ELLSWORTH — The Loaves and Fishes Food Pantry, tucked back from 119 Bucksport Road, is operating under new hours and a new manager. What remains the same is the organization’s goal of providing food and goods to individuals and families in a judgment-free space.
“We try to put back a little dignity into shopping,” says Ann Flynn, the pantry’s manager since September 2019.
After listening to client feedback, pantry officials made the decision to adjust the hours in order to serve more people. Most scheduling conflicts for clients revolve around when they will have transportation to get to the pantry.
The pantry’s new hours are Wednesdays from 9:30 a.m. to noon and 4 to 6:30 p.m. as well as Fridays from 9:30 a.m. to noon. The pantry is closed if Ellsworth School Department schools are closed or delayed.
Shelves are stocked with canned goods, pastas, cereals and bread. Fresh produce, eggs and cheeses are available, and several freezers are stocked with meat. While Flynn stresses that the pantry aims to provide healthy options, desserts are handy as well. Weekly food donations include pickups from Hannaford on Mondays, Wednesdays and Fridays, along with stops at Walmart on Wednesdays and Fridays. Good Shepherd Food Bank provides food twice a month at a discounted cost.
Clients are asked to call ahead to set up an appointment, although walk-in clients are welcome. When clients arrive for the first time, they are asked to fill out forms with basic information. They do not need to provide income documentation.
Prior to changing the hours, “We would average probably 18 families a day,” estimates Andy Matthews, the pantry’s president for the past year. Matthews has been associated with the pantry for the last seven years, first as a volunteer, then as a board member.
“Now we are averaging 28…obviously the need is there. We had 38 this morning.”
In January, the pantry served 318 families, made up of 799 individuals. Another 28 families were on the schedule for last Wednesday night, not including potential walk-in clients.
According to the Maine Department of Labor, the state’s unemployment rate (not seasonally adjusted) was 2.8 percent in December 2019, down from 3.4 percent the year before. Hancock County’s rate was 3.9 percent in December 2019, down from 4.6 in 2018. However, the dropping unemployment rates have not appeared to ease the need for pantry services. Matthews explains that low wages are a large source of strain on their clients.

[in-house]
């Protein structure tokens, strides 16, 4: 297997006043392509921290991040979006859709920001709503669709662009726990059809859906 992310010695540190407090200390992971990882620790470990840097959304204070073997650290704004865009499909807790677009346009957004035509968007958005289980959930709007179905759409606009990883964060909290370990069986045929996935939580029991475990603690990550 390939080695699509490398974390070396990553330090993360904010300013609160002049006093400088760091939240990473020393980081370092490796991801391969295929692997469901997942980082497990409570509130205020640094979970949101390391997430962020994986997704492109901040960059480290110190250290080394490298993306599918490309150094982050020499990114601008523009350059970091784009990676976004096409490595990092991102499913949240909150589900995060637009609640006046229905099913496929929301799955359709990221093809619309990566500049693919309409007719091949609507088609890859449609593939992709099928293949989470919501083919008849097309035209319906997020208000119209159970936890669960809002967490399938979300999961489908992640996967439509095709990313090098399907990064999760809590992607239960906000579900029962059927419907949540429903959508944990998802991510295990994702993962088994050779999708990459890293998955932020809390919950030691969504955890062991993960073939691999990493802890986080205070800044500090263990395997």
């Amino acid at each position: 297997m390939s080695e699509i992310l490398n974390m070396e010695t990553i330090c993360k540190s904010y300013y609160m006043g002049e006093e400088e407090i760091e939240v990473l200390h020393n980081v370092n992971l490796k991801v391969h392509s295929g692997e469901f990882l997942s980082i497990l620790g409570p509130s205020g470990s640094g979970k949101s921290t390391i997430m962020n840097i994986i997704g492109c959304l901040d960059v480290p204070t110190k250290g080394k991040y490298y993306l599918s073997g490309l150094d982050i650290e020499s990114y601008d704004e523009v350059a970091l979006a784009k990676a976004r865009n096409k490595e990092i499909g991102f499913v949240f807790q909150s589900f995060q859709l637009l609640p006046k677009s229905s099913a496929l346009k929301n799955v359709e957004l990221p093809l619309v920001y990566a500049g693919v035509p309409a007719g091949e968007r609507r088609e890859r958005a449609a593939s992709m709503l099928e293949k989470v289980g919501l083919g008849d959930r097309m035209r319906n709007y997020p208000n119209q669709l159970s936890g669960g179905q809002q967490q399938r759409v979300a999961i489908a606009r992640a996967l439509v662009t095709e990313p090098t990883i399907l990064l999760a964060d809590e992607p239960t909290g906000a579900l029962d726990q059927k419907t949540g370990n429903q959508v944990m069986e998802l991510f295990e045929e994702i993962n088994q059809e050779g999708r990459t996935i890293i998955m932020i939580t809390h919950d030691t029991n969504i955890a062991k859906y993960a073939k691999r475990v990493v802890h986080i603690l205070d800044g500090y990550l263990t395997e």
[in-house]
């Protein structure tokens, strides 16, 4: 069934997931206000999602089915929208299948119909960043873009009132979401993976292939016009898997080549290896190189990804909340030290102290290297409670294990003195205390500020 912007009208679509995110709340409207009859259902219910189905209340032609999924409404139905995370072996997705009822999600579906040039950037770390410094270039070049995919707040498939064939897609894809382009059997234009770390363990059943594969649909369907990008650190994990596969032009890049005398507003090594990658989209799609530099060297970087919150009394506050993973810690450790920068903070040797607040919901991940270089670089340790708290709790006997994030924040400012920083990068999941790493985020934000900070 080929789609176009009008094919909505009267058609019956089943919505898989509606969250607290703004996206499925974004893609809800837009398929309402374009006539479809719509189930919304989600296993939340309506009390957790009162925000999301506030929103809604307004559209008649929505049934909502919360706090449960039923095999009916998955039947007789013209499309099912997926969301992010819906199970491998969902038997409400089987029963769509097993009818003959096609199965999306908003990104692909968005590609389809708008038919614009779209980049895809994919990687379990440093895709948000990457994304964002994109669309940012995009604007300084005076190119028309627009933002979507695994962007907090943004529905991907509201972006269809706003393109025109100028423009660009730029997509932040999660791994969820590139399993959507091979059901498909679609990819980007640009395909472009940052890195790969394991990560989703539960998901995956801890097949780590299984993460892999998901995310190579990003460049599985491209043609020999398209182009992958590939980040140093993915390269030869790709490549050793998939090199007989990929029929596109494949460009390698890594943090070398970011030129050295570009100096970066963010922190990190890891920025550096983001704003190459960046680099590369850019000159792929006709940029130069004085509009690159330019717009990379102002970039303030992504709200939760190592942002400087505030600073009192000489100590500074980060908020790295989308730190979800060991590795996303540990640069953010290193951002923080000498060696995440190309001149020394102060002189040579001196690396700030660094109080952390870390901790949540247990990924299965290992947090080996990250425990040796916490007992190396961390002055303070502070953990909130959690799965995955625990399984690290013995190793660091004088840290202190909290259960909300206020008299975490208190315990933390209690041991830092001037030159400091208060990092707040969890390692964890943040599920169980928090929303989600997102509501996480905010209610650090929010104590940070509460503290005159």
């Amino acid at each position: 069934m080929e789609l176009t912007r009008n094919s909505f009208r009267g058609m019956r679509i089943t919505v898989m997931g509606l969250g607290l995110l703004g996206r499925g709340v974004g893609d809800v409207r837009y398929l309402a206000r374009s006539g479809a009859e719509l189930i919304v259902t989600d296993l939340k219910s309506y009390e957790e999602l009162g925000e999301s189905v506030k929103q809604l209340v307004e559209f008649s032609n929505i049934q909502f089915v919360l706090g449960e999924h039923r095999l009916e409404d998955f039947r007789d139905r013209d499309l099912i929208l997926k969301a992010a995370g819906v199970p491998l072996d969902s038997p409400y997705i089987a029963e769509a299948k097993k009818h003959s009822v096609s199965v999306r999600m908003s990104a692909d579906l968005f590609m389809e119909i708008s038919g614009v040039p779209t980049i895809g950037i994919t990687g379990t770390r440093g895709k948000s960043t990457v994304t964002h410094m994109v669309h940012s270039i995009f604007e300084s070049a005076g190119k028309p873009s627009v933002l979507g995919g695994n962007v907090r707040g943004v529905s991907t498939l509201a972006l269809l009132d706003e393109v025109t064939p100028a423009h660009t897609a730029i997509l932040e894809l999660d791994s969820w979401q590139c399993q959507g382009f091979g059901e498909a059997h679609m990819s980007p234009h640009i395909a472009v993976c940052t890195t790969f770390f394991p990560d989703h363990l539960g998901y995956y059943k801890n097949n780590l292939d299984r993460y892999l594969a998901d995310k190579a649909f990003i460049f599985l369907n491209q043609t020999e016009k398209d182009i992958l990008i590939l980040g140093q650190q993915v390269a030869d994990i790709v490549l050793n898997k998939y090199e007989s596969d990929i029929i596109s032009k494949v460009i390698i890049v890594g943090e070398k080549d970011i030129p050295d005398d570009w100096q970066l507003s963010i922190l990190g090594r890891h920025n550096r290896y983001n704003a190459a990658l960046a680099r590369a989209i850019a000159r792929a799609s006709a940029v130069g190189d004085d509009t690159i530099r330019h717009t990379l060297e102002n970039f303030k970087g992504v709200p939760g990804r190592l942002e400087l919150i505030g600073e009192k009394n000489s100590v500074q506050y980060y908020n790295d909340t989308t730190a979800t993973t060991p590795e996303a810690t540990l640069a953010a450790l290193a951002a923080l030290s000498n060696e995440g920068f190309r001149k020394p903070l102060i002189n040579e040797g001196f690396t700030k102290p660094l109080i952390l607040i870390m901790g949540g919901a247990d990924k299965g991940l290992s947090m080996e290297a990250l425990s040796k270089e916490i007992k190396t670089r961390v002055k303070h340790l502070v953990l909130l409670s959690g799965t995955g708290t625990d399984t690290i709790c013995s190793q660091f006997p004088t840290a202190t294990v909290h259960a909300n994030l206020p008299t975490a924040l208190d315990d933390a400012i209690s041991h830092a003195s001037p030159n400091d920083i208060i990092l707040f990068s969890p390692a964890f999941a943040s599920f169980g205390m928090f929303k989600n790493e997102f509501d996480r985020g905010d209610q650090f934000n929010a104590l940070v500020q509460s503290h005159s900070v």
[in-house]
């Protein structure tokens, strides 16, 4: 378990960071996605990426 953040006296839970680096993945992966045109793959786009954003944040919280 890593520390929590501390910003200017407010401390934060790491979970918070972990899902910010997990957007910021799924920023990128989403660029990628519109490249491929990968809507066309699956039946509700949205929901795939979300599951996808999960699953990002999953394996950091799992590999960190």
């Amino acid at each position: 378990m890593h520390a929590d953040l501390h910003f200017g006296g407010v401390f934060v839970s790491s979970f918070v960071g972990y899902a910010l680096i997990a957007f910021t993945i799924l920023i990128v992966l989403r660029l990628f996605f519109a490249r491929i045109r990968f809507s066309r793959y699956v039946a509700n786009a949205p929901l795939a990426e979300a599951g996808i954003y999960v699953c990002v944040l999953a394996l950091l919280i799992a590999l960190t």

“Minimum wage is not a living wage. We have the working poor that have to come here, especially in the winter,” Matthews says, adding that many families are faced with difficult decisions, including whether to pay for heat or food.
“We say, ‘OK, pay for your heat and then come here.’”
Matthews and Flynn also point to unexpected life events, the diagnoses of chronic diseases that require expensive treatments and vulnerabilities with certain industries, such as fishing and logging, as factors that contribute to the increased need.
“Circumstances change,” says Flynn, “and we want to be that safety net.”
The pantry’s budget for this fiscal year is $99,679, which largely goes to cover food costs. Approximately $13,500 of the budget comes from nine Hancock County towns. Besides that, “the majority of our funding comes from private donations,” Matthews reports.
“We are always looking for volunteers, yet we are also very blessed to have so many volunteers,” says Matthews. All staff members are volunteers, except Flynn.
For those interested in donating items to Loaves and Fishes, the pantry struggles to stock baby items, pastas, low sugar cereals, personal hygiene products and pet foods. Another way to support the panty is by attending the second annual “Spring Fling to Fight Hunger” on March 7 from 6-10 p.m. at the Farmhouse Inn in Blue Hill.
All proceeds from the benefit will go to the Hancock County Food Drive. The event will feature heavy appetizers, an auction, raffle, and music by the Trisha Mason Band and Hugh Bowden and Stephen Bowman. Tickets are $35 in advance and $40 at the door and are available by calling Flynn at 669-2525 or Matthews at (770) 584-2778.
Matthews and Flynn said their goal is to maintain a space where there is a feeling of comradery between staff and clients. Many clients choose to volunteer at the pantry, some make financial contributions when they are able. Matthews recalls that at last year’s Hancock County Food Drive, the pantry’s “biggest single donor was one of our clients.”
Flynn points out that clients are humbled and thankful after a shopping appointment, often asking what they can do in return. She suggests clients just pay it forward when they can, assuring, “someday, you will find that way.”